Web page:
Ebola Fears Supported by Ignorance…and History

Conner Mansfield, Mercer University College of Pharmacy Class of 2016

The transport of Ebola patients Dr. Kent Brantly and Nancy Writebol to Emory University Hospital captured the attention of the American public. Social media users responded with panicked conviction. Fueled by their imaginations, Americans can be forgiven for their ignorance of a disease that is rarely relevant to them. 

Ebola is an exotic and terrifying disease, if not an immediate threat to US public health. Mortality rates are consistently high across disease caused by all strains of the virus. Secondary transmission requires contact with bodily fluids preventing catastrophic spread of the virus.

Ebola will probably not remain a concern for Americans, at least for now. However, that does not mean that a hemorrhagic fever did not play an essential role in shaping North America’s past.

Infectious disease decimated the native populations of Mexico in the 1500s. Two of the most devastating outbreaks in 1545 and 1576 were hemorrhagic fevers called cocolitzli. These fevers could have been caused by an Arenavirus.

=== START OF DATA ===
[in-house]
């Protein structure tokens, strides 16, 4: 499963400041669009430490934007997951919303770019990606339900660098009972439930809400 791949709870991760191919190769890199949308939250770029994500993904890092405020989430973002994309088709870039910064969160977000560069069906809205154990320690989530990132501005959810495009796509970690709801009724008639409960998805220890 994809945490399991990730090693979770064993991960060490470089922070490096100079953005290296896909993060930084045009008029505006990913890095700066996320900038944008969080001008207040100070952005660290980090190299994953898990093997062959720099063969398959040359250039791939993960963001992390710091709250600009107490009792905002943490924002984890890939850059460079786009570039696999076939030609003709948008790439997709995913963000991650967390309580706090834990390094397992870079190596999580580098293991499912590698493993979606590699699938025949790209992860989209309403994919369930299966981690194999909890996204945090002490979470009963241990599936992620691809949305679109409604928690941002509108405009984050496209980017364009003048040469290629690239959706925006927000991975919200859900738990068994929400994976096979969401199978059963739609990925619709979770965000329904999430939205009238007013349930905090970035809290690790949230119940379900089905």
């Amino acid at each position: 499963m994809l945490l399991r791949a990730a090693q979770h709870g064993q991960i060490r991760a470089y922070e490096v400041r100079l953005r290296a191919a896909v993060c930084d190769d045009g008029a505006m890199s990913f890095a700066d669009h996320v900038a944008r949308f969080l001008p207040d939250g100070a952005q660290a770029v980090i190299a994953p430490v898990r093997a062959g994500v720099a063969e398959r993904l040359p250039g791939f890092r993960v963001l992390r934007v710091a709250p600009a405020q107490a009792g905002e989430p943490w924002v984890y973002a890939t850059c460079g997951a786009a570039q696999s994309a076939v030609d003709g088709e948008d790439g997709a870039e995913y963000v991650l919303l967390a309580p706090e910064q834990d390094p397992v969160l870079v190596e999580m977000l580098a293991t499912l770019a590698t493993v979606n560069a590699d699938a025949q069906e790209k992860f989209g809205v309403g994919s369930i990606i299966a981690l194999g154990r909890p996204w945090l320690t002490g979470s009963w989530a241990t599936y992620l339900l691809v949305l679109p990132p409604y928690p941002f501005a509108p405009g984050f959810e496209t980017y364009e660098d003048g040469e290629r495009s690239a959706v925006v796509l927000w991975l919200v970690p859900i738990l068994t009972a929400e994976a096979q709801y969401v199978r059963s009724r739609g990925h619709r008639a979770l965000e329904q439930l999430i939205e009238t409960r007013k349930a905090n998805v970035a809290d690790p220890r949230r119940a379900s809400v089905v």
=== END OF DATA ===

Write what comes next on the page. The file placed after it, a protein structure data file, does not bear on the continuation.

Like Ebola, secondary transmission of most Arenaviruses requires contact with the bodily fluids of an infected person. The outbreaks of cocolitzli illustrate the large number of conditions that must be satisfied for a similar virus to have far-reaching consequences.

This Ebola outbreak is extremely unlikely to significantly impact Americans. While it is difficult to say precisely what caused cocolitzli, coclitzli underlines the frightening impact that these viruses could have under the right circumstances.


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